Conspiracy theory fails for many reasons, but first because it always assumes a man’s motives are much more complicated than they actually are. A conspiracy theorist responds to something like 9/11 by disregarding completely the decades long history of third world savagery that lead to attacks around the world, choosing instead to concoct a combination of political malfeasance, greed, and ambition that is simply impossible to produce in the real world.
Oh sure, you can believe that fire caused the structural steel of the World Trade Center towers to weaken and bow, thus leading to their collapse. Or you can believe the Bush administration had the Trade Center walls caked with thermite paint, rigged both buildings with explosives, and brought them down in a controlled demolition so that Afghanistan could be conquered and a pipeline built across the country, to the untold financial benefit of Bush’s evil oil buddies.
And so it goes, for whatever the reasons things like that get started: mental illness, boredom, a search for meaning, needing to keep your audience interested (e.g. Alex Jones). Even something better rendered harmless, like a political ideology, can be warped and shaped into black helicopters and boogiemen if you’re not levelheaded enough to remember that the simplest answer is oftentimes your best bet.
As evidence, the last ten days of Anthony Weiner’s life, an exercise in embarrassing behavior exceeded only by his most dogged defenders. As the scandal developed, those who so desperately wanted the liberal firebrand to be the victim of a nefarious plot stumbled all over themselves to make it so, ignoring the logical assumptions that should have overtaken them.
The most forthrightly comical of these came courtesy of The Raw Story, which after noting credibility problems with Andrew Breitbart’s various websites, inexplicably linked to an amateurish “error level analysis” of the original tight underwear picture. The accompanying text explains what error level analysis is and apparently cleared Congressman Weiner to the satisfaction of The Raw Story, because a post was updated to say the analysis “suggests that the screen-grab Breitbart’s site posted as ‘proof’ is a fraud.” (We trust that the editors of The Raw Story, as well the other websites who fell for this, will not worry themselves into sleeplessness about their newly damaged credibility.)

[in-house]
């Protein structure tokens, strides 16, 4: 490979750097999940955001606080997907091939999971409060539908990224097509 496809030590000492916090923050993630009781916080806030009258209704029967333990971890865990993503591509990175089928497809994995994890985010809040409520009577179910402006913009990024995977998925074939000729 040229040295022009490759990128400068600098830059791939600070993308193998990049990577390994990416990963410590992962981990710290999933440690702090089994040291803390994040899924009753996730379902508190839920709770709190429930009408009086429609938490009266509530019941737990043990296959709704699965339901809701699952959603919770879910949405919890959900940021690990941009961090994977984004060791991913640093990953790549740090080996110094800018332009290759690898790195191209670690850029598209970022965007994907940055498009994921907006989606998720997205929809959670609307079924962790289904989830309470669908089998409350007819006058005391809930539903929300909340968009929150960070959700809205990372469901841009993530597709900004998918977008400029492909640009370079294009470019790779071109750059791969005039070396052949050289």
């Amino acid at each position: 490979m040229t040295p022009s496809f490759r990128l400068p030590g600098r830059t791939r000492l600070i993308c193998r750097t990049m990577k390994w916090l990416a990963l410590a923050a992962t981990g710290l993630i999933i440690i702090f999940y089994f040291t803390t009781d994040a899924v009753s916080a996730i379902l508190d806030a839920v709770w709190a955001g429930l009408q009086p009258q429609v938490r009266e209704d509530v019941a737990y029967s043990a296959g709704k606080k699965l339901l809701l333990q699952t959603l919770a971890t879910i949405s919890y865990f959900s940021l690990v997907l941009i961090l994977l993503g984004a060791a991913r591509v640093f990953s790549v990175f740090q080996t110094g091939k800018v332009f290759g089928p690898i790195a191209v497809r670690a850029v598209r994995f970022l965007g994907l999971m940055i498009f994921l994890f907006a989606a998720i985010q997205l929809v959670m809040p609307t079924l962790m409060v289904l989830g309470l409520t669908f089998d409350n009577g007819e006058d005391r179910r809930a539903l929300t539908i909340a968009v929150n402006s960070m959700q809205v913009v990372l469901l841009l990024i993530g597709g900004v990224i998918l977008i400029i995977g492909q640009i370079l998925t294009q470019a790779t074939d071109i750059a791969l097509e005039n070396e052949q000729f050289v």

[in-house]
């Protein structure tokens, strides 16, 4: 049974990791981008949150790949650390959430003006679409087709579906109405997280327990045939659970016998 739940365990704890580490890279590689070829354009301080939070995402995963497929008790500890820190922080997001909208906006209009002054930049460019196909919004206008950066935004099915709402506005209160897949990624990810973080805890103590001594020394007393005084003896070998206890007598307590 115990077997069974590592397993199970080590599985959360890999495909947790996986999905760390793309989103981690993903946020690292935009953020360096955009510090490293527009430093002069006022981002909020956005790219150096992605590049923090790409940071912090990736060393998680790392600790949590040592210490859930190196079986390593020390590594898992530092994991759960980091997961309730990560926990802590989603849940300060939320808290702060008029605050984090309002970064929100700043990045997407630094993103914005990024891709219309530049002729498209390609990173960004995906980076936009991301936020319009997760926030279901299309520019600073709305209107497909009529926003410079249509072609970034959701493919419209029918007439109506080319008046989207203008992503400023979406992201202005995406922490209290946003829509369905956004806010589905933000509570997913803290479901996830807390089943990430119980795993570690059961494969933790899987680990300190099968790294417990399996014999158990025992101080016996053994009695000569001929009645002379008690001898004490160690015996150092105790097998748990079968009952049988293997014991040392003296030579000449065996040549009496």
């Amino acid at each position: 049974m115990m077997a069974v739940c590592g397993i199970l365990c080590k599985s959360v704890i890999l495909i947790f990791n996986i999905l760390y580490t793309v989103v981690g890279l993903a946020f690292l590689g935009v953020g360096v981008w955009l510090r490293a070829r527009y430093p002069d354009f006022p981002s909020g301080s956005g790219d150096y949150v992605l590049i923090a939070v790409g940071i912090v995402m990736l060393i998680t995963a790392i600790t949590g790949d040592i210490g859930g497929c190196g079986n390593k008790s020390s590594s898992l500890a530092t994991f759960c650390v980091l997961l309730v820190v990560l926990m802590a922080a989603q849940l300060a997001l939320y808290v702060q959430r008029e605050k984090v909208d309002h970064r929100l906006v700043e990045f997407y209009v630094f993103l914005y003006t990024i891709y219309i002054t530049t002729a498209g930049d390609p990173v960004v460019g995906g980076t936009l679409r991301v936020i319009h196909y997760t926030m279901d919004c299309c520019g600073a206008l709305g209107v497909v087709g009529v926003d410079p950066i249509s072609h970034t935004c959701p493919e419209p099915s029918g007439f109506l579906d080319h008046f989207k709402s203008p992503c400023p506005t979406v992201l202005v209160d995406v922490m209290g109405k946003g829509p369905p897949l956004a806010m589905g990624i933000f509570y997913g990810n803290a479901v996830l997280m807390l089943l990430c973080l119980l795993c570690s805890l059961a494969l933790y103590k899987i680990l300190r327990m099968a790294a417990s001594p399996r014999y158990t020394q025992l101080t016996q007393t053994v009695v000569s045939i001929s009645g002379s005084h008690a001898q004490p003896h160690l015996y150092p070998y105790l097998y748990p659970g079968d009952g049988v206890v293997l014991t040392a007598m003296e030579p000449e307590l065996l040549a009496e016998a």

We now know this was a joke, and to the extent things like this make their way around the Internet and are taken seriously by unserious people, no one should be surprised. But at the end, error level analysis at least has the feel of something legitimate. From the beginning, the bald claims of conspiracy coming from some corners of the Left were enough to make you question their mental fitness.
Virtually every liberal website created and reposted its favorite conspiratorial narratives, though none stretched farther than those put forth by anonymous contributors to The Daily Kos, a website that also demands spotless integrity from Andrew Breitbart, but which will not hold its own members accountable for the lunacy they invent. (Someone called Stef is responsible for perhaps the most intellectually egregious piece of trash the scandal has yet produced, but there is no reason to believe he / she will be reprimanded.)
Elsewhere, Salon.com editor-at-large Joan Walsh not only suggested Dana Loesch and Dan Wolfe committed the computer hacking first blamed for the leak, she also falsely accused Breitbart’s Big Government of leaking the name of the twenty-one-year-old girl who received the unfortunate attempt at flirtation that started this mess. In Walsh’s way of thinking someone had to be blamed, but it couldn’t be the man common sense (and every real fact in evidence) suggested was actually responsible – it was more logical to create an elaborate myth than to accept what should have been obvious.
Weiner’s supporters leapt blindly to his defense, forgetting that a married congressman has a lot more to lose than their simple, childish admiration. And now that the shoe has dropped, one cannot help but wonder whether those who fought so valiantly and thought so creatively on Congressman Weiner’s behalf know and understand the depths of their mistakes. Or are they just preparing themselves for the next self-induced crisis?